We know diversity allows organizations to think out of the box, be more creative and innovative, problem-solve better and see around corners. But leading with diversity can undermine equity, especially when it comes to single identity experiences for people with marginalized identities.
To be clear, today we’re talking about single-identity spaces for people with marginalized identities. Single identity spaces for white folks or men, for example, is another topic for another blog post. Here, we’re referring to spaces created by and for people with marginalized identities, be that based on gender, sexual orientation, race, ethnicity, indigeneity, class, disability, or other identities that experience systemic barriers.
So what do single identity spaces look like?
Single identity spaces can look like single-identity programming, such as Conservation Legacy’s Ancestral Lands conservation crews, Northwest Youth Corps Queer Inclusion Crew, Idaho Conservation Corps’ Women’s Crew, and the Sierra Club’s Military Family and Veteran’s programs.
Single identity spaces can also look like organizations focused on specific communities and their relationships to the outdoors, conservation, or environmentalism. Some examples include: Outdoor Afro, Green Latinos, Green Muslims, Black Freedom Outfitters, Latino Outdoors, Brothers of Climbing, Venture Out Project, OUT There Adventures, and Women’s Wilderness.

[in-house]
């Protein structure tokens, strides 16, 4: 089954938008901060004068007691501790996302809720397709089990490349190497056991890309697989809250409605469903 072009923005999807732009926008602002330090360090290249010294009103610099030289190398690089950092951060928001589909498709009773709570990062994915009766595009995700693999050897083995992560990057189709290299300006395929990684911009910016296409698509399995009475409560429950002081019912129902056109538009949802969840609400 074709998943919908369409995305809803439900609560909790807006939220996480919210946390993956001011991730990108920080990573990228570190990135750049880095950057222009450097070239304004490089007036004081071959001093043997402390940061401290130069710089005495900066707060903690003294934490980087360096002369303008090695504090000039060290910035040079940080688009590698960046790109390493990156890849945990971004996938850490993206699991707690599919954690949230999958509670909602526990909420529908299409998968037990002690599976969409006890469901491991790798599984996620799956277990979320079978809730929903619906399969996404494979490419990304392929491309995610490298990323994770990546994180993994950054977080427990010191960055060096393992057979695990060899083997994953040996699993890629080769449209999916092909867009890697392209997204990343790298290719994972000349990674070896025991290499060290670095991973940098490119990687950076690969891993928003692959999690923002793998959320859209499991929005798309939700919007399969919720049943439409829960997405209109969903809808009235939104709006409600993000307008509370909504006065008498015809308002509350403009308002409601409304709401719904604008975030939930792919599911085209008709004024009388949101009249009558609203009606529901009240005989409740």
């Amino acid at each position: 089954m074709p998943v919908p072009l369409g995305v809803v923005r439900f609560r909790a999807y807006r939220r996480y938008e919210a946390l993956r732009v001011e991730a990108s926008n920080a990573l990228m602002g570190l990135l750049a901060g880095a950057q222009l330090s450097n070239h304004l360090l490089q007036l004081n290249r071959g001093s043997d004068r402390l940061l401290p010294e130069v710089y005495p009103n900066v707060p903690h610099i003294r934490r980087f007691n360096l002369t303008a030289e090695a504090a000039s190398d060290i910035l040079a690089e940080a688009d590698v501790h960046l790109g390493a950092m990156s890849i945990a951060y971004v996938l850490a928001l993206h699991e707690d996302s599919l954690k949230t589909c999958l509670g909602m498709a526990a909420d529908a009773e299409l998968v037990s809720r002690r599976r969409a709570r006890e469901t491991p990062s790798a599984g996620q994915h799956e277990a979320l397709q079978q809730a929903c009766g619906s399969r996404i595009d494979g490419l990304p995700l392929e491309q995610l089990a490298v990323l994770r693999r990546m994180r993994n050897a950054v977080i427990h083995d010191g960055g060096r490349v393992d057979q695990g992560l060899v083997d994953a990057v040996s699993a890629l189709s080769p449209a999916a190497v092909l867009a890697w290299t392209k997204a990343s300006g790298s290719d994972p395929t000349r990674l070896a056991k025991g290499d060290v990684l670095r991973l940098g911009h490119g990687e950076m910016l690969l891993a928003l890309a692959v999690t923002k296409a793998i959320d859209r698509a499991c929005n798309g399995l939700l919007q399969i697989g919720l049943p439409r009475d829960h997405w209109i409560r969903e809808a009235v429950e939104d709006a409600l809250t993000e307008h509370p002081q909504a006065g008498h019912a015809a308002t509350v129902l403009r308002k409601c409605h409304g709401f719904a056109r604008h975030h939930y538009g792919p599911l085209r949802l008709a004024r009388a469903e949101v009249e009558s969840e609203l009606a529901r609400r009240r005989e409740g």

Single identity spaces can look like a convening by and for people with specific marginalized identities to discuss issues and opportunities that impact them, such as the annual Green Latinos Summit, the 1991 First National People of Color Environmental Leadership Summit, and the subsequent 2002 Second National People of Color Environmental Leadership Summit, the 2017 People of the Global Majority in the Outdoors, Nature, and the Environment Summit, and the 2017 Women’s Summit for Outdoor Empowerment.
Diversity and inclusion champions will claim that we shouldn’t support single identity spaces because they are not diverse or inclusive. But equity and inclusion advocates will realize that single identity-spaces are not diverse across identity, and that is by design.
Because if we want to include marginalized communities in this movement that we call “conservation” and “recreation,” equity demands that we support their being able to gather in spaces for them and by them.
We define equity as an approach to ensuring everyone has access to the same opportunities. Equity demands that we examine barriers and disadvantages people experience based on their identities and to address them. In the conventional outdoor, environmental, and conservation space, these barriers may include:
- lack of access to public lands,
- negative and exclusionary experiences in outdoor spaces,
- negative experiences working in this sector,
- unwelcoming culture,
- lack of gear or transportation to access some areas,
- different relationships with land and water that defy our conventional (and myopic) notions of “conservation,” “environmentalism” and “recreation.”
- experiencing loss in the name of conservation (e.g. indigenous dispossession of land)
So why should we all work to support single identity spaces for people with marginalized identities?
- Cultural relevance: Typical outdoor programming may not be culturally relevant to all the communities you’re is trying to reach, be it due to the program structure (length, location, etc.) or because of the program outcomes (e.g., resilience, leadership, etc.). Single identity programming with different structures or outcomes (informed by the communities) can support cultural relevance.